What does the audience want?

The fourth time I caught the SF Jazz Collective in concert, it was one of the best. Opening with a medley of classics from Wayne Shorter and McCoy Tyner, and including a powerful arrangement of “Crystal Silence” for the entire eight-piece band, they closed strong with “Song for My Father.”

So this additional part of my conversation should be understood in the context of the review of the Peter White show, discussed below: More reflections on the difference between just playing live music and providing entertainment.

From the first number, the band members were wandering, seemingly aimlessly, around the stage. Which makes their ability to suddenly appear perfectly synced at every play point all the more impressive. There was laughter, banter, grooving to the music, yet it also left an impression of a mild disregard for the audience. That many people in the audience had dressed up for what they seemed to consider a special occasion was all the more noticeable in light of the casual band attire. Yes providing a view of the bass solo mentioned below was appreciated, how things are done also impresses.

I was reminded of one of the saddest moments in my long history of attending live shows. It was during the second SF Jazz concert I attended, and toward the end of the performance when one of my all-time favorites, in mid-song, looked at his wristwatch wistfully. “When would the concert be over?” his attitude messaged. Perhaps the issue is that the expectations for catching a show at the Village Vanguard or Blue Note in New York encourages a bit of laid back. After all, the audience is sitting cheek-by-jowl with the performers. An auditorium venue is, perhaps, less appropriate for casual attitudes.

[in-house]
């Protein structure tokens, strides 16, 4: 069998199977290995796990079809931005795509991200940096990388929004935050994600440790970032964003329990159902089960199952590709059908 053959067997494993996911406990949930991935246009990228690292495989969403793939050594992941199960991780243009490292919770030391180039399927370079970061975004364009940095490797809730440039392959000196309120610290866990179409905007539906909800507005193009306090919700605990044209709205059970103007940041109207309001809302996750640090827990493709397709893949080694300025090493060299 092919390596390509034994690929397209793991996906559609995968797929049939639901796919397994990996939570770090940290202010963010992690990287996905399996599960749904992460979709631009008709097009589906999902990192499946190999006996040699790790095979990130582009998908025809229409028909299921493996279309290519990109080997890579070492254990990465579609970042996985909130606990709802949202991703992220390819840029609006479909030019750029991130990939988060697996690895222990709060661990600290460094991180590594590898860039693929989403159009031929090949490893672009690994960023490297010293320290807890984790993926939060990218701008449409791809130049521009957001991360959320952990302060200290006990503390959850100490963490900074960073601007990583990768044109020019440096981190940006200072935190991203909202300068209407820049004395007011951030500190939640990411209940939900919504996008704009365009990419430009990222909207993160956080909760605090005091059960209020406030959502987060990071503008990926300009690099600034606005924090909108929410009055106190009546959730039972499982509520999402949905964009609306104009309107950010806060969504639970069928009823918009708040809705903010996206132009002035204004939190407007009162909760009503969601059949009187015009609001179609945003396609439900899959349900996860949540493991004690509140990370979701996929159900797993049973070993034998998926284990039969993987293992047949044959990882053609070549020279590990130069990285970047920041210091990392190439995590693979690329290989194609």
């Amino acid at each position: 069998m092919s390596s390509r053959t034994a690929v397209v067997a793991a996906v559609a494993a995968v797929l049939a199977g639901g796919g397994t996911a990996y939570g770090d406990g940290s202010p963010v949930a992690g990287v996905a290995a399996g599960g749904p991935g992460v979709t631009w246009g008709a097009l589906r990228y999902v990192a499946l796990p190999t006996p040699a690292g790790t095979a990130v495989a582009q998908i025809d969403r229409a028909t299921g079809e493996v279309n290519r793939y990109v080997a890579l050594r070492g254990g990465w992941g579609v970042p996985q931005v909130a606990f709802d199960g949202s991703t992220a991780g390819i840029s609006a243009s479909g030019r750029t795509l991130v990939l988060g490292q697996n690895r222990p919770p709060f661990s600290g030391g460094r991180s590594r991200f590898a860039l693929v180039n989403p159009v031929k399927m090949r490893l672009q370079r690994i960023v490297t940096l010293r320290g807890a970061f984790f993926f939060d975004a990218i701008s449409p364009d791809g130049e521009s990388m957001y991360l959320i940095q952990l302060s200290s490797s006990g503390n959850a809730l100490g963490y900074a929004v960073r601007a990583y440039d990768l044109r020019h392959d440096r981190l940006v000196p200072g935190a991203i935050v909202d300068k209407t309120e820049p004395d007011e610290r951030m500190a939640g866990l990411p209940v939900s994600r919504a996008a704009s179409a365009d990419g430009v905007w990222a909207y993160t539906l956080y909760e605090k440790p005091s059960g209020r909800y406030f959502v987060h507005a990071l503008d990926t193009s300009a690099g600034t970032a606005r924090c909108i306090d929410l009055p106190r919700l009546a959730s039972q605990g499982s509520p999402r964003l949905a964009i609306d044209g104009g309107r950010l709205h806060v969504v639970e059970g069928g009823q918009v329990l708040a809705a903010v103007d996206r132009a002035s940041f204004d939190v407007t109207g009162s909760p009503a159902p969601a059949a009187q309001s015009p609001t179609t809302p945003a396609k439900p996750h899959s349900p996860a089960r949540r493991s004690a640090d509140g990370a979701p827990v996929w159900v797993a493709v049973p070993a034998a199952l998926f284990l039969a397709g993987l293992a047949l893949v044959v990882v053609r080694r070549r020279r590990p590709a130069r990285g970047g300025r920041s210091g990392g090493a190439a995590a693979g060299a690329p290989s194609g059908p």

While the trend to wear stylish suits back in the ’40s and ’50s sometimes feels a bit awkward when looked at from today’s vantage point, nobody can deny how good Miles Davis and other like-minded bands appeared. At the other end of the spectrum is the contrast of seeing Pat Metheny in concert live, but more particularly the video of “The Way Up” recorded in Korea. While the dress was casual, the lack of movement unrelated to playing an instrument stands in stark contrast to many of the shows I’ve seen over the last year, or so. The seriousness with which Metheny and his bands take their playing is almost hypnotic.

Leaving the theatre, “Crystal Silence” was the song I heard being discussed most, and I’ll finish with some upbeat comments about that. Having seen this classic song by Chick Corea and Gary Burton performed live a few years back at the Portland Jazz Festival, the version played Saturday was a magical study in contrast. The horn section provided a special flavor while Warren Wolf on vibes did Burton justice. But pride of place goes to bassist Matt Penman – wow, what a solo. We can only hope when a compilation of the best from this tour is released on disc, this performance is included. And, hey, Neal, thanks for the Steely Dan tip – “Rikki Don’t Lose That Number,” indeed.

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